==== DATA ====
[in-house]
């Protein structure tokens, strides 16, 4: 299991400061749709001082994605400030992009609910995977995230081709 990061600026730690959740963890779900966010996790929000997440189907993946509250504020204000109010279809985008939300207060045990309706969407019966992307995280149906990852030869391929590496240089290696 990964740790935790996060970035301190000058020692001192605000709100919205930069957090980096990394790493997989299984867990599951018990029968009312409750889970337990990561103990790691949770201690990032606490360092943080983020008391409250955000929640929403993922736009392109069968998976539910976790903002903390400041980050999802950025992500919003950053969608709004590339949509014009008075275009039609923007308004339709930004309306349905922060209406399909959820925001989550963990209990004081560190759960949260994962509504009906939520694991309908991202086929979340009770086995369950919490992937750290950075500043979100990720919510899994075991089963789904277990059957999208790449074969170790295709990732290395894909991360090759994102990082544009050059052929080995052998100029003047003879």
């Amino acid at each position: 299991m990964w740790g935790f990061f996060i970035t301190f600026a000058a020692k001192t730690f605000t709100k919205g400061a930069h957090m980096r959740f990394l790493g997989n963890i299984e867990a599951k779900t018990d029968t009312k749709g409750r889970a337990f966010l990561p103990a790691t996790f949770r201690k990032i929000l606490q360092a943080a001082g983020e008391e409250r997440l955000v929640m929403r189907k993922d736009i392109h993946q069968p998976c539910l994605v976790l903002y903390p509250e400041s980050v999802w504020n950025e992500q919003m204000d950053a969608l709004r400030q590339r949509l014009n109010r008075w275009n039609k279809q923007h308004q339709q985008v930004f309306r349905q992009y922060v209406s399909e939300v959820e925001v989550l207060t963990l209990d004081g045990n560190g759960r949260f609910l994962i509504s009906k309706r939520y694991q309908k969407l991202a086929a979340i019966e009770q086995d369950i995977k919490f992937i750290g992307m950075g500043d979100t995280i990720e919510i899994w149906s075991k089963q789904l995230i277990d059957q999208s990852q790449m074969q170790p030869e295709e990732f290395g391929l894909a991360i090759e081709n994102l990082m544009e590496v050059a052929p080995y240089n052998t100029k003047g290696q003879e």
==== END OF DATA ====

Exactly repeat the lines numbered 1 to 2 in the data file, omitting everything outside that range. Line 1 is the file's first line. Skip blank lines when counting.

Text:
[in-house]
């Protein structure tokens, strides 16, 4: 299991400061749709001082994605400030992009609910995977995230081709 990061600026730690959740963890779900966010996790929000997440189907993946509250504020204000109010279809985008939300207060045990309706969407019966992307995280149906990852030869391929590496240089290696 990964740790935790996060970035301190000058020692001192605000709100919205930069957090980096990394790493997989299984867990599951018990029968009312409750889970337990990561103990790691949770201690990032606490360092943080983020008391409250955000929640929403993922736009392109069968998976539910976790903002903390400041980050999802950025992500919003950053969608709004590339949509014009008075275009039609923007308004339709930004309306349905922060209406399909959820925001989550963990209990004081560190759960949260994962509504009906939520694991309908991202086929979340009770086995369950919490992937750290950075500043979100990720919510899994075991089963789904277990059957999208790449074969170790295709990732290395894909991360090759994102990082544009050059052929080995052998100029003047003879």